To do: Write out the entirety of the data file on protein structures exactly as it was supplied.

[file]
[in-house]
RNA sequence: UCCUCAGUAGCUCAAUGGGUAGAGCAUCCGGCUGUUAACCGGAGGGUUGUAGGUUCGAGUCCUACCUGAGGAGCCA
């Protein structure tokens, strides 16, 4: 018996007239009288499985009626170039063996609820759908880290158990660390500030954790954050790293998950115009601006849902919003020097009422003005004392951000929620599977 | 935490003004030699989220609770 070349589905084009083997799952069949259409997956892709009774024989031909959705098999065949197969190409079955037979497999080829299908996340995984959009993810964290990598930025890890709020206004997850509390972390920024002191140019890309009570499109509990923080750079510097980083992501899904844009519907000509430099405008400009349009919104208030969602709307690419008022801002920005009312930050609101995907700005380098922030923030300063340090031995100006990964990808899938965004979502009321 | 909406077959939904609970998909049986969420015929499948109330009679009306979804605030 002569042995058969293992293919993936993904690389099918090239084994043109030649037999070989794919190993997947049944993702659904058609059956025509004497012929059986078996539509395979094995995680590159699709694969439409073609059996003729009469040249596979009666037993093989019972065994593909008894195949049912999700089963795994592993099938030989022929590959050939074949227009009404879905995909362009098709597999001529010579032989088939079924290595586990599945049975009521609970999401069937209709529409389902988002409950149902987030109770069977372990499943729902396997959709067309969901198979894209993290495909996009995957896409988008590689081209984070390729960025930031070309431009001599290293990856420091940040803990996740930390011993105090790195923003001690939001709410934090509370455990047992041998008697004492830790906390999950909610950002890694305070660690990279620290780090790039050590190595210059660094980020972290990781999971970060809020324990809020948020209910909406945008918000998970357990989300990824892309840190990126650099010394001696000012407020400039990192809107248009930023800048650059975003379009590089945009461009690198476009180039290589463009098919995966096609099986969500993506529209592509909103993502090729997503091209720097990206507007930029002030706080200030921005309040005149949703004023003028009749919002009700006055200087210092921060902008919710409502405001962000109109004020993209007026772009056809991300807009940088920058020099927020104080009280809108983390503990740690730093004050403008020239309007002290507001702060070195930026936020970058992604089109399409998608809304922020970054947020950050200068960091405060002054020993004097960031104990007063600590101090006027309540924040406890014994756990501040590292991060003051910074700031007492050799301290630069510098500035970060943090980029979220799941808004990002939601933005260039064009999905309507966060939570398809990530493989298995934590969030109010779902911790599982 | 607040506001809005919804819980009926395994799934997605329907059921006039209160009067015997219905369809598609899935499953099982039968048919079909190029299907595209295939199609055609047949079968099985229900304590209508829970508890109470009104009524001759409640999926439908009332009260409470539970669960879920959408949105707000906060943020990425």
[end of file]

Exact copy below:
[in-house]
RNA sequence: UCCUCAGUAGCUCAAUGGGUAGAGCAUCCGGCUGUUAACCGGAGGGUUGUAGGUUCGAGUCCUACCUGAGGAGCCA
């Protein structure tokens, strides 16, 4: 018996007239009288499985009626170039063996609820759908880290158990660390500030954790954050790293998950115009601006849902919003020097009422003005004392951000929620599977 | 935490003004030699989220609770 070349589905084009083997799952069949259409997956892709009774024989031909959705098999065949197969190409079955037979497999080829299908996340995984959009993810964290990598930025890890709020206004997850509390972390920024002191140019890309009570499109509990923080750079510097980083992501899904844009519907000509430099405008400009349009919104208030969602709307690419008022801002920005009312930050609101995907700005380098922030923030300063340090031995100006990964990808899938965004979502009321 | 909406077959939904609970998909049986969420015929499948109330009679009306979804605030 002569042995058969293992293919993936993904690389099918090239084994043109030649037999070989794919190993997947049944993702659904058609059956025509004497012929059986078996539509395979094995995680590159699709694969439409073609059996003729009469040249596979009666037993093989019972065994593909008894195949049912999700089963795994592993099938030989022929590959050939074949227009009404879905995909362009098709597999001529010579032989088939079924290595586990599945049975009521609970999401069937209709529409389902988002409950149902987030109770069977372990499943729902396997959709067309969901198979894209993290495909996009995957896409988008590689081209984070390729960025930031070309431009001599290293990856420091940040803990996740930390011993105090790195923003001690939001709410934090509370455990047992041998008697004492830790906390999950909610950002890694305070660690990279620290780090790039050590190595210059660094980020972290990781999971970060809020324990809020948020209910909406945008918000998970357990989300990824892309840190990126650099010394001696000012407020400039990192809107248009930023800048650059975003379009590089945009461009690198476009180039290589463009098919995966096609099986969500993506529209592509909103993502090729997503091209720097990206507007930029002030706080200030921005309040005149949703004023003028009749919002009700006055200087210092921060902008919710409502405001962000109109004020993209007026772009056809991300807009940088920058020099927020104080009280809108983390503990740690730093004050403008020239309007002290507001702060070195930026936020970058992604089109399409998608809304922020970054947020950050200068960091405060002054020993004097960031104990007063600590101090006027309540924040406890014994756990501040590292991060003051910074700031007492050799301290630069510098500035970060943090980029979220799941808004990002939601933005260039064009999905309507966060939570398809990530493989298995934590969030109010779902911790599982 | 607040506001809005919804819980009926395994799934997605329907059921006039209160009067015997219905369809598609899935499953099982039968048919079909190029299907595209295939199609055609047949079968099985229900304590209508829970508890109470009104009524001759409640999926439908009332009260409470539970669960879920959408949105707000906060943020990425």